These are the people you see on tour with Madonna or Snoop Dogg, or maybe teaching nearby at the prestigious Millennium Dance Complex on Lankershim Boulevard, dancing here for free. The 818 Session is their sanctuary, where all are welcome including the cops who stop to make sure cruising cars, thumping rap music and aggressive-looking moves don’t mean something bad is going down.  Performers say the peace officers become entranced by the dance.

Read entire article on Studio City Patch

Getting Back to the Session

Since I’ve been working on “The Underground: From the Streets to the Stage” to premier at USC on Sept. 5, I haven’t been to the 818 Session in months. This week I drove out and remembered why I keep coming back.

R.I.P. Oscar Duncan: June 4, 2012

Monday night, 23-year-old Oscar Duncan was shot and died outside his mother’s house on the 600 block of Santa Clara Avenue. Since this is three blocks from my house (We both attended Venice High.), I biked over today and saw cards, candle and flowers on the gate. I heard about his murder through the krump community on Facebook.

Read the full story at

Funeral Service will be held on June 15, 2012, at 10 a.m.
First Baptist Church
685 Westminster Ave.
Venice, CA 90291

Dances With Films festival screening

Jessica Koslow, Miss Prissy, Lil’ C, Manny Fernandez

“The 818 Session” had its premiere at the Dances With Films festival on Friday, June 1, at 2:45 pm at the Chinese 6 Theatres.







Opening night party on May 31 at Twist in Renaissance Hollywood Hotel

Jessica Koslow, Dov Rudnick, Miss Prissy, Lombard Twins, Deidra Cooper, Manny Fernandez, a friend of the Twins

RIP Elwood Edwards White, aka Biggz

Elwood Edwards, 22, was shot in the chest and killed around 1:30 p.m. Sunday, May 20, at Oceanside Boulevard and Temple Heights Dr., near Temple Heights Elementary School. Read the full story at

Just google Elwood Edwards and Oceanside, where he was shot, to find a list of articles. The problem I have with this coverage is they make Elwood sound like a monster. It wasn’t right what he did, but he only had a stick. And it was one he found in a truck; he did not seem to be previously armed. I respect the police and what they do, but they could have shot him in the leg, outnumbered him and hit him with their clubs, tasered him. It seems like there were lots of possibilities besides shooting him in the chest. When I asked his friends at the 818 Session, where he danced, about Elwood, they said this was a man who carried around a bible, krumped at the 818 and was known to be encouraging. His actions on May 20 surprised people, and did not seem like typical behavior. He was a human being and that is completely left out of all of the coverage. In one story, the reporter cared more about a woman’s car than about Elwood.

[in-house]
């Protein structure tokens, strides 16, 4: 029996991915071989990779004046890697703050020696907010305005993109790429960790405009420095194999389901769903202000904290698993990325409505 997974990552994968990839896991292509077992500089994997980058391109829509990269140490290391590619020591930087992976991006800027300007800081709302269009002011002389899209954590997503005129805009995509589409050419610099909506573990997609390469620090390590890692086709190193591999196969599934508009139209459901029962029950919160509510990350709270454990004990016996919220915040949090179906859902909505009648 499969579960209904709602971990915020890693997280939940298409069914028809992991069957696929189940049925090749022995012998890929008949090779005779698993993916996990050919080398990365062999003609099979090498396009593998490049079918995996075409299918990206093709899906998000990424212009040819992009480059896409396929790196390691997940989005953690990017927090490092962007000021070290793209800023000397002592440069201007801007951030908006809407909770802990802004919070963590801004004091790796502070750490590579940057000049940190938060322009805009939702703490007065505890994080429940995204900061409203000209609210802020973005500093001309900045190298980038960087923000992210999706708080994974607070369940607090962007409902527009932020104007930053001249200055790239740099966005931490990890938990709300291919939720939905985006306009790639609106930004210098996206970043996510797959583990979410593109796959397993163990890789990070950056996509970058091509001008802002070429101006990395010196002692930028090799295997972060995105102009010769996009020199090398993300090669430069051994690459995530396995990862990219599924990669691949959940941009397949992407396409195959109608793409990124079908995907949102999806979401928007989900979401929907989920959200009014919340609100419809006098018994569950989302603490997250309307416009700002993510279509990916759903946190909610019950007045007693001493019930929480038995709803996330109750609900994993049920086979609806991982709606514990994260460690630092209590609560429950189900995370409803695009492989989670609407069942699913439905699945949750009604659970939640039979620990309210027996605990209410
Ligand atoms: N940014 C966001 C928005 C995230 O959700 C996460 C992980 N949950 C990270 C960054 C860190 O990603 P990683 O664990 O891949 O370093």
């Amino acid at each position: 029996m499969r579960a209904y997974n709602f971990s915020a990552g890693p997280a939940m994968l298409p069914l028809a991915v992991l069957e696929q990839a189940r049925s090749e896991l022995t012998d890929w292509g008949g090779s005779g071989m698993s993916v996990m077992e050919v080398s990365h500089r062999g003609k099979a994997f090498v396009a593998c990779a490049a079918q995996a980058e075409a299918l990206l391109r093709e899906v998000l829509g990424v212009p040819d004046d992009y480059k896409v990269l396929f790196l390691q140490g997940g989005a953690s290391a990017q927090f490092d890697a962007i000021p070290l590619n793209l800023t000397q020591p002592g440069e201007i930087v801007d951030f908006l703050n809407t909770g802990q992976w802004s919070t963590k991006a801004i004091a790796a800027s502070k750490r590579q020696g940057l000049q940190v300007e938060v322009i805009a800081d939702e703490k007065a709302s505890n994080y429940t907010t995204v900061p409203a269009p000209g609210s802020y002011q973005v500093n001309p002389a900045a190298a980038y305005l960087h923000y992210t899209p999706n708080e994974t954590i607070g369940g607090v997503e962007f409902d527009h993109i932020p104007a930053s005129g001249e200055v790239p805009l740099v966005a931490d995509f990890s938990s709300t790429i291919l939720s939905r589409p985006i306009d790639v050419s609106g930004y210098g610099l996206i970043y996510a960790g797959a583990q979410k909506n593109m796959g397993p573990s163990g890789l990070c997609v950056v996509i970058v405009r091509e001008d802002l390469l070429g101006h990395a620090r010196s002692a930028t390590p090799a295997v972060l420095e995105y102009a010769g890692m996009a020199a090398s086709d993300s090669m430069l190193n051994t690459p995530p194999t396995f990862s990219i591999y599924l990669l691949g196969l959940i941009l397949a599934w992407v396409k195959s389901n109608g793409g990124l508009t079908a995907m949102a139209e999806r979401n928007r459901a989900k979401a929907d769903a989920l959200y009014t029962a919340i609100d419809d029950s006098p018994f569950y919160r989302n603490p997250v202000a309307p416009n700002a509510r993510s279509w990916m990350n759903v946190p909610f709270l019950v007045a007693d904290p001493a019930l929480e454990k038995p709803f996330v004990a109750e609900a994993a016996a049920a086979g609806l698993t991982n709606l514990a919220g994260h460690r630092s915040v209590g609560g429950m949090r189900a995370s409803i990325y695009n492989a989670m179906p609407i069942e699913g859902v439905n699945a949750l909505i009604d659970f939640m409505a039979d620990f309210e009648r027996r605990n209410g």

The latest story reads, Witnesses shocked by fatal shooting by deputy. Read full story at

Elwood’s Funeral Service will take place at 10 a.m. on Tuesday, July 3, 2012, at the Oakwood Memorial Park Cemetery located at 22601 Lassen Street, Chatsworth.

Getting Back to The Essence of Krump

Photo by Dan Carino

Though all dance styles are welcome at the 818 Session, the spotlight is on krump, a dance form created circa 2002 in South Central Los Angeles. Dave LaChapelle’s 2005 documentary “Rize” introduced mainstream audiences to krump and clown dancing — the latter adds face paint and costumes and has since subsided in popularity. Krump, however, has managed to gain momentum worldwide.

The economic and social conditions of South Central Los Angeles at the turn of the 21st century contributed to the brewing of repressed emotions and explosive atmosphere that birthed the essence of krump: a defiant attitude, extreme movement, and intense release.

Moving locations from its origins in South Central L.A., the 818 calls North Hollywood home (the session is named after its area code). As B-boy, a former breaker and one of the founders of the 818, explains, a dance community already existed in and near NoHo, which supports the circle: Debbie Reynolds Dance Studios, Millennium Dance Complex, and Evolution Dance Studios are all located in the area. The existence of these studios as well as the relative niceness of the neighborhood makes NoHo a present-day mecca of krump.